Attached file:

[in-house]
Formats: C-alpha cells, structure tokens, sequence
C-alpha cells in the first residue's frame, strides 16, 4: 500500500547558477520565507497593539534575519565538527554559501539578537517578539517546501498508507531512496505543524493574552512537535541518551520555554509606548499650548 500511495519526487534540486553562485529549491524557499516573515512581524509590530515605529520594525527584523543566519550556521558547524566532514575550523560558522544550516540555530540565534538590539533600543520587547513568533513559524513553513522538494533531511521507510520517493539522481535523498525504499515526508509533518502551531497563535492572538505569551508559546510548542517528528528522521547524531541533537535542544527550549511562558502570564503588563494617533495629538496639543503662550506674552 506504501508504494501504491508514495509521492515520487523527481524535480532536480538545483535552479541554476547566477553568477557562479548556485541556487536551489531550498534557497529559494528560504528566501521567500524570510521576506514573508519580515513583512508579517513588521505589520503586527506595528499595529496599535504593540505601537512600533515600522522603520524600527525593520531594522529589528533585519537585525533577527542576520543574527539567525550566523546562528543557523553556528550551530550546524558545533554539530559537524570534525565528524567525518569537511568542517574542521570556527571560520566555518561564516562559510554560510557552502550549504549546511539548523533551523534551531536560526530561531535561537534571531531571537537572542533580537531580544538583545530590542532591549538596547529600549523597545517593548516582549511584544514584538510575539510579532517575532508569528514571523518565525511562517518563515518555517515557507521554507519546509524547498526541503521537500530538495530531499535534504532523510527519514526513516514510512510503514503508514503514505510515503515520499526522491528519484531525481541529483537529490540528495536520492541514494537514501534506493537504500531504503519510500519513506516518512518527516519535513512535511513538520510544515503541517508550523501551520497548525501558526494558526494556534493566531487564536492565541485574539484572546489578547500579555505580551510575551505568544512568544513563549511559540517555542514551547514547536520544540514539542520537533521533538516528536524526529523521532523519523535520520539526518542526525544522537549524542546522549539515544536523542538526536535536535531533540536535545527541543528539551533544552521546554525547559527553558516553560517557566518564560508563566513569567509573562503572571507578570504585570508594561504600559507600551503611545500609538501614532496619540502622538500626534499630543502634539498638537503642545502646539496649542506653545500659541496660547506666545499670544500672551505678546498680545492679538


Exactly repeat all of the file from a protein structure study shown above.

[in-house]
Formats: C-alpha cells, structure tokens, sequence
C-alpha cells in the first residue's frame, strides 16, 4: 500500500547558477520565507497593539534575519565538527554559501539578537517578539517546501498508507531512496505543524493574552512537535541518551520555554509606548499650548 500511495519526487534540486553562485529549491524557499516573515512581524509590530515605529520594525527584523543566519550556521558547524566532514575550523560558522544550516540555530540565534538590539533600543520587547513568533513559524513553513522538494533531511521507510520517493539522481535523498525504499515526508509533518502551531497563535492572538505569551508559546510548542517528528528522521547524531541533537535542544527550549511562558502570564503588563494617533495629538496639543503662550506674552 506504501508504494501504491508514495509521492515520487523527481524535480532536480538545483535552479541554476547566477553568477557562479548556485541556487536551489531550498534557497529559494528560504528566501521567500524570510521576506514573508519580515513583512508579517513588521505589520503586527506595528499595529496599535504593540505601537512600533515600522522603520524600527525593520531594522529589528533585519537585525533577527542576520543574527539567525550566523546562528543557523553556528550551530550546524558545533554539530559537524570534525565528524567525518569537511568542517574542521570556527571560520566555518561564516562559510554560510557552502550549504549546511539548523533551523534551531536560526530561531535561537534571531531571537537572542533580537531580544538583545530590542532591549538596547529600549523597545517593548516582549511584544514584538510575539510579532517575532508569528514571523518565525511562517518563515518555517515557507521554507519546509524547498526541503521537500530538495530531499535534504532523510527519514526513516514510512510503514503508514503514505510515503515520499526522491528519484531525481541529483537529490540528495536520492541514494537514501534506493537504500531504503519510500519513506516518512518527516519535513512535511513538520510544515503541517508550523501551520497548525501558526494558526494556534493566531487564536492565541485574539484572546489578547500579555505580551510575551505568544512568544513563549511559540517555542514551547514547536520544540514539542520537533521533538516528536524526529523521532523519523535520520539526518542526525544522537549524542546522549539515544536523542538526536535536535531533540536535545527541543528539551533544552521546554525547559527553558516553560517557566518564560508563566513569567509573562503572571507578570504585570508594561504600559507600551503611545500609538501614532496619540502622538500626534499630543502634539498638537503642545502646539496649542506653545500659541496660547506666545499670544500672551505678546498680545492679538